The administration of President Joe Biden has turned against Turkey over Erdogan’s human rights record and to distance itself from the politics of former President Donald J. Trump.

Trump turned a blind eye to Erdogan’s violations of press freedom and human rights and looked only at the economic and strategic relationship with Turkey.

Biden, however, is pursuing a human rights policy in the Middle East and elsewhere in the world.

It is for this reason that relations between the US and Egypt have also cooled since the Biden administration took office.

 

Between social issues and realpolitik

The policies of the Bennett-Lapid government in Jerusalem, however, are more focused on security issues in the Middle East. Bennett and Lapid realize that they cannot bring democracy and the Western view on society to the Middle East and conduct a so-called ‘realpolitik.’

It is for this reason that Bennett is working to form a strong Israel-Arab bloc that includes Egypt and that is working together to reverse Iran’s rise in the Middle East.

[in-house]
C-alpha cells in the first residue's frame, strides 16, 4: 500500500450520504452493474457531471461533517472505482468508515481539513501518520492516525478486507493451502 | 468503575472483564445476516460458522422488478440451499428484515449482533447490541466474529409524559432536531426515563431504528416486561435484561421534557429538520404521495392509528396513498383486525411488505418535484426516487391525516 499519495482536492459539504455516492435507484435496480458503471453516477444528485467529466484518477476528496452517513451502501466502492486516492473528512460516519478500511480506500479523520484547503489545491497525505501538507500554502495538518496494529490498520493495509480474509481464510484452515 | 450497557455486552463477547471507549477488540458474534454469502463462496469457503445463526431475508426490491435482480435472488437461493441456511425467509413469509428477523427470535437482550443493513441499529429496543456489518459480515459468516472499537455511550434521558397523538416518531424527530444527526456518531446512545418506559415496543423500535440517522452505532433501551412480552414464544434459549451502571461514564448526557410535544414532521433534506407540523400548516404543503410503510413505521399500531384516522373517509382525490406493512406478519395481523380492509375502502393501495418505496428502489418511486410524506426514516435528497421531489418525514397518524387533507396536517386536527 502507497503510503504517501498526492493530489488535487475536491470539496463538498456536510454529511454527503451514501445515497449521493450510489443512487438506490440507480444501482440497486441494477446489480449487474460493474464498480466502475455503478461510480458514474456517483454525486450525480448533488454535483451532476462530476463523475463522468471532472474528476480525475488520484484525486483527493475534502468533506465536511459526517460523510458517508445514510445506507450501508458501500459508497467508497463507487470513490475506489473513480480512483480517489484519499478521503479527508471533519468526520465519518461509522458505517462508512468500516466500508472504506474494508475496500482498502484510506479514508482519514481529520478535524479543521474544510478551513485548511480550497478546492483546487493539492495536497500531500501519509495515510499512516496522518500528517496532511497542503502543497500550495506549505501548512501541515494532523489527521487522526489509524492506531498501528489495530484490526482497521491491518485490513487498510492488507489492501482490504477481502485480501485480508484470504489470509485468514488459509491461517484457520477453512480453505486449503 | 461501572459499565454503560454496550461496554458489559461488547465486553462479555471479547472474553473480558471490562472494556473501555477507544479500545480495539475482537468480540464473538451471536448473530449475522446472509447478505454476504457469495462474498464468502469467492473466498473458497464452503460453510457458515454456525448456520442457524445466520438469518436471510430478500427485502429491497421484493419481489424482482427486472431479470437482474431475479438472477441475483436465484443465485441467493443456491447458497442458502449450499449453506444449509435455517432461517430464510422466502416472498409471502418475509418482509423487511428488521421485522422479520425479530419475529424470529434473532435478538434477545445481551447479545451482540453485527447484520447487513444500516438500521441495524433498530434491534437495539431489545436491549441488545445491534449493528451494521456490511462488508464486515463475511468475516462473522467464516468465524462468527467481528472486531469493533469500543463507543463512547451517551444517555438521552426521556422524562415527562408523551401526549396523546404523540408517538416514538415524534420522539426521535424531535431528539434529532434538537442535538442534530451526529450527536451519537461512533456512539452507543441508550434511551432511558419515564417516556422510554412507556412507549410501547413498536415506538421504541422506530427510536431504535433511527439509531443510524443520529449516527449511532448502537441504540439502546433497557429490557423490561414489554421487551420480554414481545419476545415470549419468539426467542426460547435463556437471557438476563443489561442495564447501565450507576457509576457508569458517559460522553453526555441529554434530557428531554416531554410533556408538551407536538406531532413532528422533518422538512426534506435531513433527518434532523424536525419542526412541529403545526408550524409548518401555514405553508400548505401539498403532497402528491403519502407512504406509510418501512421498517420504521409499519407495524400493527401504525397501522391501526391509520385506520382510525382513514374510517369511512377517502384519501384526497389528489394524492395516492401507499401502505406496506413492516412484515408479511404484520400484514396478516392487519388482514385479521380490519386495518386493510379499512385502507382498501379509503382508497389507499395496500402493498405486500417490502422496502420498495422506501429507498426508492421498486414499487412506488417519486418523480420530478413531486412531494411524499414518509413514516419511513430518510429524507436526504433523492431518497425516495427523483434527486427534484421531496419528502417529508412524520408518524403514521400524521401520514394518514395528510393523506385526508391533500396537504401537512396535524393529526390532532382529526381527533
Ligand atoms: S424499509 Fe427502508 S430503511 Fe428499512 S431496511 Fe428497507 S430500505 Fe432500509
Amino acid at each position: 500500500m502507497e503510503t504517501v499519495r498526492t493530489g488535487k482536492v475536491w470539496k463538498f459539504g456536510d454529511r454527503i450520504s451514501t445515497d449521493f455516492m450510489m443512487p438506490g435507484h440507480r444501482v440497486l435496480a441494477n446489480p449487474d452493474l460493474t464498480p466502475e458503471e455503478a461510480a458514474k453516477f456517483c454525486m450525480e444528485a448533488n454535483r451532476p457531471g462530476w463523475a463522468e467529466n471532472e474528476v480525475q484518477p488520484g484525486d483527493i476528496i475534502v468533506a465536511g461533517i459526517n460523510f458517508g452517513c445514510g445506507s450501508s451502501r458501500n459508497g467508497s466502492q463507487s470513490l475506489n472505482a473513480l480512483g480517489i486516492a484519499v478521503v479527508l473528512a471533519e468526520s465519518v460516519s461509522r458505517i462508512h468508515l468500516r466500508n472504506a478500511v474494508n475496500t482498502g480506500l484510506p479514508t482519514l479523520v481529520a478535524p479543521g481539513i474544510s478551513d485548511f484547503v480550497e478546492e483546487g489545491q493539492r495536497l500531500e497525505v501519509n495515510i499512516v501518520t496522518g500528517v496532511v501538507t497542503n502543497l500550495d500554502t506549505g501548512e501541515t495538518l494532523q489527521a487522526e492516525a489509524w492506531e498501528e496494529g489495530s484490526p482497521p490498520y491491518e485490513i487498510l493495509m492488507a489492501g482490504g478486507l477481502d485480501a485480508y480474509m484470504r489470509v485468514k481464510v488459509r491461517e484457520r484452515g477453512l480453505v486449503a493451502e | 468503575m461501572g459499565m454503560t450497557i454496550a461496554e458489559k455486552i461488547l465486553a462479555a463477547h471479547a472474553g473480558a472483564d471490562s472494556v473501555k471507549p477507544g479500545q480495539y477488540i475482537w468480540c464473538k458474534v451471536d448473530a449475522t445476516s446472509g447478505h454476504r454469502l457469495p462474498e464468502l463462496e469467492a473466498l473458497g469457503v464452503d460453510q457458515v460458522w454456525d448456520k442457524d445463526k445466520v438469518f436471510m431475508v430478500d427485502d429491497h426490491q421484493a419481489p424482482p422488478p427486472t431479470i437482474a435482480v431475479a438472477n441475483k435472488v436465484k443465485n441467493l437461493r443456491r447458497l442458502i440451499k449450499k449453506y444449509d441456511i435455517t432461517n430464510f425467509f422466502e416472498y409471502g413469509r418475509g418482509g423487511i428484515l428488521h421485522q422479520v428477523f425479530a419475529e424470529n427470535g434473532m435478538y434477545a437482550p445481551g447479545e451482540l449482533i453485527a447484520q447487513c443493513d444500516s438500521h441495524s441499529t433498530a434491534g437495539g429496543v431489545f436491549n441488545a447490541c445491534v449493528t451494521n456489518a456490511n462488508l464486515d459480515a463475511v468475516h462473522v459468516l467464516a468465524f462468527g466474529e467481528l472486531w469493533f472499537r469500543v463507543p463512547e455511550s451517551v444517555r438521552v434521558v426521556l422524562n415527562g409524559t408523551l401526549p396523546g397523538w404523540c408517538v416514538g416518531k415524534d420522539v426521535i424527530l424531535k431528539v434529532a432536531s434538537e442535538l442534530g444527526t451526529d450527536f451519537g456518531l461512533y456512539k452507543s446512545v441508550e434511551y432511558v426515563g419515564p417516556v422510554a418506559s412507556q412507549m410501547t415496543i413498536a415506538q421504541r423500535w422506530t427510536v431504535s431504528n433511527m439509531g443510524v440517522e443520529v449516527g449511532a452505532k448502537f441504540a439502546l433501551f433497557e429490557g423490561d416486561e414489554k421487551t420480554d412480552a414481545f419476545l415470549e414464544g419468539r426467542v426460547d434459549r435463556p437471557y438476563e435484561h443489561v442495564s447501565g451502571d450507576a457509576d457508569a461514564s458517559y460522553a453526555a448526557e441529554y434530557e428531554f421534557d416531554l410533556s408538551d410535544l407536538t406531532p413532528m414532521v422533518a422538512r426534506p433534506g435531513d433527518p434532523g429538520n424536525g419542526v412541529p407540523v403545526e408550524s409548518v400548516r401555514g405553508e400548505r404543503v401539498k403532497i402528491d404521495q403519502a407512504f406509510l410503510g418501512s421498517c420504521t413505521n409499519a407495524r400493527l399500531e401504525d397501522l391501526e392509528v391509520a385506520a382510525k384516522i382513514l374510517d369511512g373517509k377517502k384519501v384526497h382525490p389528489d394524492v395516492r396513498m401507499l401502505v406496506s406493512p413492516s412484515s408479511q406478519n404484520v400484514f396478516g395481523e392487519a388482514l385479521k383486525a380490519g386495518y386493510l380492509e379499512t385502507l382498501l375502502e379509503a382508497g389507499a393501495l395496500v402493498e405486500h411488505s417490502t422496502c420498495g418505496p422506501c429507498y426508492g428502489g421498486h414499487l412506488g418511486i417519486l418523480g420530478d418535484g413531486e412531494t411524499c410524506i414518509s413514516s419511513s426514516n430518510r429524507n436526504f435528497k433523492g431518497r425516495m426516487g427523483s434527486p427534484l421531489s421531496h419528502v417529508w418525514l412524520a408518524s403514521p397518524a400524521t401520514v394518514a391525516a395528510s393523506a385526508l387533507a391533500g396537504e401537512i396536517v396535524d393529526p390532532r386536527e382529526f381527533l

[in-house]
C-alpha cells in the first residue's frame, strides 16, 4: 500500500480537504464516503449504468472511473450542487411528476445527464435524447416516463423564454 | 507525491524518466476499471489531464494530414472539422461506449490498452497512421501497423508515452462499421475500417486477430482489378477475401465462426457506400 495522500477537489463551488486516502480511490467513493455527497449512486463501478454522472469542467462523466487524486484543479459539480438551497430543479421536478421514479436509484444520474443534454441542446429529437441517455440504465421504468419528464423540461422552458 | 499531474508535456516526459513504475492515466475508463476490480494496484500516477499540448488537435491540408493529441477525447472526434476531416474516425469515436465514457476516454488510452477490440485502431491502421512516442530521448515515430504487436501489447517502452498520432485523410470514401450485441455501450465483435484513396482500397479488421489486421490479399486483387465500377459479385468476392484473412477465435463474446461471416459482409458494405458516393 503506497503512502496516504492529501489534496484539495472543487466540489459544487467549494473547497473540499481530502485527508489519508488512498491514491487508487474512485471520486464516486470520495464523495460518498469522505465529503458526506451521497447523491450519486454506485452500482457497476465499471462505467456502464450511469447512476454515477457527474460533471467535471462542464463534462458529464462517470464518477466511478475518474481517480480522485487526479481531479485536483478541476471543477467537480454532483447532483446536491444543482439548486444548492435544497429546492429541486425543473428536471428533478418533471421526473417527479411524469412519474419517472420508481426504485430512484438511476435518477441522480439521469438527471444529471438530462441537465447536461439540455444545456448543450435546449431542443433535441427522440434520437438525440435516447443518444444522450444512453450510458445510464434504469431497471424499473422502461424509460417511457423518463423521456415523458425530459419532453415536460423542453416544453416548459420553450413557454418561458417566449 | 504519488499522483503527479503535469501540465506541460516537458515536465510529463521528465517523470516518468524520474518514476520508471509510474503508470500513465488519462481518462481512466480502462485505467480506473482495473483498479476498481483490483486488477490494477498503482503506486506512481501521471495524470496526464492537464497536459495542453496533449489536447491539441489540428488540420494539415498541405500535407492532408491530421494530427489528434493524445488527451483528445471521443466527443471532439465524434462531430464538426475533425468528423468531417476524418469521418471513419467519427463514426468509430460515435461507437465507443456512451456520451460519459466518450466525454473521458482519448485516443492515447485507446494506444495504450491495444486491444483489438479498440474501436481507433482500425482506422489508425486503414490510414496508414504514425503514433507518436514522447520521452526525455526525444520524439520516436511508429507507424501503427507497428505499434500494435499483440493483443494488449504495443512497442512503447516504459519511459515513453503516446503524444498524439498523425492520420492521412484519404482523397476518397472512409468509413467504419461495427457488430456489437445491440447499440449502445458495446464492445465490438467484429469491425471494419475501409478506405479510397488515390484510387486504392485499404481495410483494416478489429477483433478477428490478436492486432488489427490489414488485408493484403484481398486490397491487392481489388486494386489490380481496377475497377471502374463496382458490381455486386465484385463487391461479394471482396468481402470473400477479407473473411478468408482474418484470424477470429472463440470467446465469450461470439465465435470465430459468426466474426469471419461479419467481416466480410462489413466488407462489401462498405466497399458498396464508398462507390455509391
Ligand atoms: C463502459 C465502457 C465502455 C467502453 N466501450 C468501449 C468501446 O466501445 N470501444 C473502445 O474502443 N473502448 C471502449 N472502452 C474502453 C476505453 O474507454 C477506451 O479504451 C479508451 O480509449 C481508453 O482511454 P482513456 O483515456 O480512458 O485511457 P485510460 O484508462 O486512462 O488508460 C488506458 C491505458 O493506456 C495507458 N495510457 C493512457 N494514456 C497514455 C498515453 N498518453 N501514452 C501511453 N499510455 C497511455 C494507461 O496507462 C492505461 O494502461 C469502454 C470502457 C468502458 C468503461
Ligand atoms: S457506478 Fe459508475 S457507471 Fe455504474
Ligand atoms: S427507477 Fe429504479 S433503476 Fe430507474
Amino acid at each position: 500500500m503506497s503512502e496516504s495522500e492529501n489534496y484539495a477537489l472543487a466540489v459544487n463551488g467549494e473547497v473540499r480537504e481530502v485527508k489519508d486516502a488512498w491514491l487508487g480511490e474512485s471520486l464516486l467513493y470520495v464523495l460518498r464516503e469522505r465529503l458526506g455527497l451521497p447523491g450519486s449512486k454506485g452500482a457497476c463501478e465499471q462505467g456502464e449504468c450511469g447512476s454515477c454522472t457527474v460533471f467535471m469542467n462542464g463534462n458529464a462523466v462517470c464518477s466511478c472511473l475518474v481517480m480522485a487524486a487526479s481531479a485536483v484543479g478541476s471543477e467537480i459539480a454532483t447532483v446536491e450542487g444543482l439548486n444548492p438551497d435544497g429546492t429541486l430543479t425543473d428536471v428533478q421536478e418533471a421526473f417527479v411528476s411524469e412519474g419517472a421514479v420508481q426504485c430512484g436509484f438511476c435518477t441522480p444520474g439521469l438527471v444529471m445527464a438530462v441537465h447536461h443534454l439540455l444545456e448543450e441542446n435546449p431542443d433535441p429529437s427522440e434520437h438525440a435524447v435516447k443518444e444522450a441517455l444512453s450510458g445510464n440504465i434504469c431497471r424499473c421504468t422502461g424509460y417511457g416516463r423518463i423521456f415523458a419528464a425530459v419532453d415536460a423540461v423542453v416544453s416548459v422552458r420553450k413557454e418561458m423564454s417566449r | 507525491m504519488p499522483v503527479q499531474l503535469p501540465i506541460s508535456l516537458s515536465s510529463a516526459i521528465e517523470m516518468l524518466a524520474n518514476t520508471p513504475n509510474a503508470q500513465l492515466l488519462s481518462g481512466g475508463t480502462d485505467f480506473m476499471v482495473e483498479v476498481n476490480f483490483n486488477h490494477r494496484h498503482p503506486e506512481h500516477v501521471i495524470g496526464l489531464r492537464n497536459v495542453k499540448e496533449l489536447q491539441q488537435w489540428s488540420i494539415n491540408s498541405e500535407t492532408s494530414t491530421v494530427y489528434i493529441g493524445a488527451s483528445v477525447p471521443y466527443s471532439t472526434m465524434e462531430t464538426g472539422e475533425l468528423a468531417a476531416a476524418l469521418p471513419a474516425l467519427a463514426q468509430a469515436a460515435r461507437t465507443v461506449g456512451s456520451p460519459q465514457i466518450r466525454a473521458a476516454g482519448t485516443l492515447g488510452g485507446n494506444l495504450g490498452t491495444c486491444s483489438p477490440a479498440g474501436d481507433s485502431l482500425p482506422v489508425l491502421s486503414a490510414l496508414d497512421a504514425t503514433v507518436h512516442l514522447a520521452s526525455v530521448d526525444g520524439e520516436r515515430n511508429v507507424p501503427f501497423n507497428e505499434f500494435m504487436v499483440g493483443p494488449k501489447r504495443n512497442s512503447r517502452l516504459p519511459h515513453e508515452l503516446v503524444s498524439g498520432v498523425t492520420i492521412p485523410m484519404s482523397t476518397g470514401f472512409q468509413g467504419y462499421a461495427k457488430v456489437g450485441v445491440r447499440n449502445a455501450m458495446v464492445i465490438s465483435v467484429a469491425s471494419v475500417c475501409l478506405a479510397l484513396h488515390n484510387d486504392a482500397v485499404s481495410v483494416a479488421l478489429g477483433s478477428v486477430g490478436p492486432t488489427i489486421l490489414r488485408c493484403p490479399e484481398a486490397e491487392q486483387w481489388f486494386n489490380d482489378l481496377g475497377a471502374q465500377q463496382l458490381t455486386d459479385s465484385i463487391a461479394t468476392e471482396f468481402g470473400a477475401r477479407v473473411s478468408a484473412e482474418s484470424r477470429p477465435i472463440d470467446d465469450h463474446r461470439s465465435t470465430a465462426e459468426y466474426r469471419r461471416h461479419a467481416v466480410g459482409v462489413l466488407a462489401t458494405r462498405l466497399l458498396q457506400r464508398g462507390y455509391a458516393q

The new Israeli Prime Minister recently met Egyptian President Abdel Fatah el-Sisi in the Egyptian resort of Sharm El Sheikh and was received with great honors a sign that the cold peace between Israel and Egypt is warming up.

This week, new evidence emerged that Egypt under el-Sisi wants to strengthen ties with Israel under the influence of the Abraham Accords.

At the start of a large conference about energy issues in Cairo, el-Sisi made the very unusual gesture of personally welcoming Israeli Energy Minister Karine Elharrar.

See: Israel ‘Touched’ by Egyptian President’s Gesture to Visiting Energy Minister

After he entered the conference room and took his place, the Egyptian President spotted Elharrar, who is wheelchair-bound. El-Sisi then got up again walked across the conference hall to tell Elharrar how happy he was to see her.

It was new evidence that Israel’s isolation in the Middle East has finally been broken, while nations hostile to Israel have become more isolated.

Israel Today Newsletter

Daily news

FREE to your inbox

Israel Heute Newsletter

Tägliche Nachrichten

KOSTENLOS in Ihrer Inbox